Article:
Apple declares last polycarbonate MacBook model obsolete

Posted:
in Current Mac Hardware edited May 2017
Apple on Monday added a handful of MacBook models to a running list of "obsolete" and "vintage" hardware, including 2010's 13-inch MacBook, the last of the company's laptops to feature a polycarbonate outer shell.




Introduced in 2006 as an entry-level iBook replacement, the 13-inch MacBook was also the last of Apple's laptop offerings to make the shift from Power PC to Intel. Later revisions, like a redesign in 2009, benefitted from a modern unibody construction wrapped in a layer of Apple's then-vogue white or black polycarbonate material.

Apple pulled the 13-inch polycarbonate model from store shelves in 2011 as consumer tastes trended toward aluminum designs like the MacBook Pro and, later, MacBook Air. The laptop remained available to educational institutions until 2012.

According to an Apple support document covering legacy product support, the 2010 13-inch MacBook is now among those devices considered "vintage" in the U.S. and Turkey, and "obsolete" in the rest of the world. Devices that fall into the "vintage" category are excluded from ongoing support except in regions where strict repair laws preclude such prohibitions.

The change in support was spotted by MacRumors earlier today.

Other models declared obsolete on Monday include:
  • MacBook (13-inch, Mid 2010)
  • MacBook Pro (13-inch, Mid 2009)
  • MacBook Pro (15-inch, 2.53GHz, Mid 2009)
  • MacBook Pro (15-inch, Mid 2009)
Apple routinely obsoletes legacy devices as new hardware versions -- or new products -- take their place. In November, for example, the company announced a few 2009 and 2011 model year Macs, including 2011's 15- and 17-inch MacBook Pro variants, would no longer be supported due to their "vintage" status.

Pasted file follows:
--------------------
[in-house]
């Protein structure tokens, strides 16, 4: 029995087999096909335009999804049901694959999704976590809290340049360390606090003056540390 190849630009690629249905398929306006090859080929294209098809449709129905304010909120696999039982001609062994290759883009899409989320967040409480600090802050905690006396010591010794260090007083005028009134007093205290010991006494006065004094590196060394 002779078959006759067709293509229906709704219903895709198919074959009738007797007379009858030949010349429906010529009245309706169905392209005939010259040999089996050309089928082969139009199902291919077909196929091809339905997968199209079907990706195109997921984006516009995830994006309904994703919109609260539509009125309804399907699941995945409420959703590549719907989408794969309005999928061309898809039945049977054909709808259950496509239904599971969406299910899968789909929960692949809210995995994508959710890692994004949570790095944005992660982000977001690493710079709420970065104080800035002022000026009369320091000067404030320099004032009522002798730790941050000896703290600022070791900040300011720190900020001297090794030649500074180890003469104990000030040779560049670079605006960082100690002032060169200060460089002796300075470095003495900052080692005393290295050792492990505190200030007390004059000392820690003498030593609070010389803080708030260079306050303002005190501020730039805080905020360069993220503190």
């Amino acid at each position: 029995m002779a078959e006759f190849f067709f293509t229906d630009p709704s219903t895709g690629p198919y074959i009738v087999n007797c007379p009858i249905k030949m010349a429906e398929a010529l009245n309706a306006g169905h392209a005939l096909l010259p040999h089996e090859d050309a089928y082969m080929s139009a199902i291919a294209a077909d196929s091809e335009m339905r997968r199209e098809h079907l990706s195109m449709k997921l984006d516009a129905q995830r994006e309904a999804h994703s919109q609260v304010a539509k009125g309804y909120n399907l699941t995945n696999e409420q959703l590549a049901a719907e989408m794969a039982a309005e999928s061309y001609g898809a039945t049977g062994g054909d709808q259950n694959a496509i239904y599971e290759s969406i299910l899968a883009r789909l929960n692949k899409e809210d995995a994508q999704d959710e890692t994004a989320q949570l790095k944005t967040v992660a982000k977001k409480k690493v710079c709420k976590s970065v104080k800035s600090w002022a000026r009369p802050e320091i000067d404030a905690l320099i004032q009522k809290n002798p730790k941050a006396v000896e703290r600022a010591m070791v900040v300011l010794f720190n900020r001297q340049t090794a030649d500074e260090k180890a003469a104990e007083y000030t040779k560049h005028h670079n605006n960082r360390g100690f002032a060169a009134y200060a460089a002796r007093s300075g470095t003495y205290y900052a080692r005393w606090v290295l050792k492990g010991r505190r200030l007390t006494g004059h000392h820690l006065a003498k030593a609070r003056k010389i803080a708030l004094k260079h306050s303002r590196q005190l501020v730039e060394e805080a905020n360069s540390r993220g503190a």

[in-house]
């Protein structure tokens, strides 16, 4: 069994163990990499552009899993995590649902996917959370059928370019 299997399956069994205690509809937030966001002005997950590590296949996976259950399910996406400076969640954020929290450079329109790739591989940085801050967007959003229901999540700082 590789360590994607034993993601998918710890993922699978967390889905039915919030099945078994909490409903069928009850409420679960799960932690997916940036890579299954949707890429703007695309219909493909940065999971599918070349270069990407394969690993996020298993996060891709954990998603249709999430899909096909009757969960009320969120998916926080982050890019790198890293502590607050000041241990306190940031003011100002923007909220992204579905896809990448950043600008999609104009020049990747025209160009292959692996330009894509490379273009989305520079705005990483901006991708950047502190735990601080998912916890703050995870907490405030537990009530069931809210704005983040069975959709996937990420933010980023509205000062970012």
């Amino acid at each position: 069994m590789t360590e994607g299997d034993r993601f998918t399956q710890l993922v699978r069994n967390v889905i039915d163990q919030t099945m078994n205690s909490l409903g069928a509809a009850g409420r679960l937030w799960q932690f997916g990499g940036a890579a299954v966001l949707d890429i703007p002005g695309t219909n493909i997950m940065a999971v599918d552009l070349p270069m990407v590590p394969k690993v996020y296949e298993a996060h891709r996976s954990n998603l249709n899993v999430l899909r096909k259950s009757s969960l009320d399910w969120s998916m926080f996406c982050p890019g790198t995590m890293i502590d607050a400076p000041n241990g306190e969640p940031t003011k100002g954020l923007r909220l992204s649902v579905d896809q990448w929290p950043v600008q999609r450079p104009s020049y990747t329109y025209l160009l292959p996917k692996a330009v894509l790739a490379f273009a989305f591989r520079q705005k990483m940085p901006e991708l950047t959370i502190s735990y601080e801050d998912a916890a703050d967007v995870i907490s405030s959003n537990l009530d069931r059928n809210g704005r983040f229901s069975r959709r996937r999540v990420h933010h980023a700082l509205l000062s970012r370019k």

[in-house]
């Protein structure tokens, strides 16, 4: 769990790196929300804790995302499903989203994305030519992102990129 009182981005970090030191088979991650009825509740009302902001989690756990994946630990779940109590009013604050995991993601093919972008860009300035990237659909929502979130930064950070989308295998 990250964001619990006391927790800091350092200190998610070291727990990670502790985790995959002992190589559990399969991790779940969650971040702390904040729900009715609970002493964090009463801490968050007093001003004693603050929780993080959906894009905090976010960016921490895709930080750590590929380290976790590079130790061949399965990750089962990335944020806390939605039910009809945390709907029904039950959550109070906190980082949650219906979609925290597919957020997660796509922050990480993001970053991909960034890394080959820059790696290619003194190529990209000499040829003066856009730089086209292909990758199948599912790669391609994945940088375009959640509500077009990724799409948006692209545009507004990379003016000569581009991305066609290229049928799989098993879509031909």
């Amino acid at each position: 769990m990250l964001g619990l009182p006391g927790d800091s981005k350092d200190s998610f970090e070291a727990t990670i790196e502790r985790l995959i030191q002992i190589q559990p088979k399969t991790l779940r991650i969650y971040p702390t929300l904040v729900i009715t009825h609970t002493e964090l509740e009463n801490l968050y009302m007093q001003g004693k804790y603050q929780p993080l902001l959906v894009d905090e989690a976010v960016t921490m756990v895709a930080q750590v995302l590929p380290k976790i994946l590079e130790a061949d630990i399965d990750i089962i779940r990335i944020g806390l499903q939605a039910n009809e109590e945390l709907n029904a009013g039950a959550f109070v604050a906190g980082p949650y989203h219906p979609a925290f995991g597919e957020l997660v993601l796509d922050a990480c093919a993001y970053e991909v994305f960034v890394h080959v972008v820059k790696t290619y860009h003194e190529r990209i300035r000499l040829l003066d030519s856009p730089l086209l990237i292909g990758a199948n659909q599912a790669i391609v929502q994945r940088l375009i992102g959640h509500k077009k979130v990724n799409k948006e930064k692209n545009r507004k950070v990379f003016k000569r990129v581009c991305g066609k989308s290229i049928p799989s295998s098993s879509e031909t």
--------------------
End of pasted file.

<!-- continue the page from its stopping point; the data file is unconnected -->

Comments

  • Reply 1 of 11
    seafoxseafox Posts: 86member
    Damn. I actually have one of these. I guess Sierra is the end of the line for me.
    watto_cobra
  • Reply 2 of 11
    tallest skiltallest skil Posts: 43,399member
    seafox said:
    Damn. I actually have one of these. I guess Sierra is the end of the line for me.
    Wait, you can run Sierra legit on that thing, but my Early 2009 Mac Pro had to use a hack?! Unbelievable.

    With the current MacBook being smaller and lighter than the MacBook Air, and with support for the plastic MacBook now EoL, I wonder if Apple won't finally unify the line and just call it MacBook. One name, Three sizes, Four colors. And if they maybe wanted to add a fourth size (cough17cough), I doubt people would mind.
    SpamSandwich
  • Reply 3 of 11
    croprcropr Posts: 944member
    I have 2 of these white macbooks still in use, one for my wife to read her emails and do basic web surfing, one to publish iOS apps to itunes connect.  I really have loved these machines as the RAM and disks could be upgraded. The only downside is that on both machines the rubber bottom has come loose the due to heath dissipation
    pscooter63almondroca
  • Reply 4 of 11
    NemWanNemWan Posts: 116member
    seafox said:
    Damn. I actually have one of these. I guess Sierra is the end of the line for me.
    Vintage means the end of hardware repair support, but software support can sometimes continue longer. El Capitan in 2015 supported some 2007 machines that had been Vintage for a couple years. Sierra too supports one or two generations of Vintage Macs, and maybe future versions of macOS will hold the line on system requirements as 10.8 through 10.10 did for older Macs with enough memory.
    watto_cobrapscooter63macxpressmacxpresscurtis hannah
  • Reply 5 of 11
    MacProMacPro Posts: 18,295member
    I have now added my G4 white MacBook to my historical display in my office along with a beige G3 Power Mac and SE30  (all working fine I should add) .  Sadly my Mac II FX and Mac Plus (1984 model) bit the dust as I only keep working models.  Oddly, I've never felt the desire to keep any post intel Macs, I've sold them as I upgraded.  I did have a few cheese graters for a while but they were just too darned heavy to love.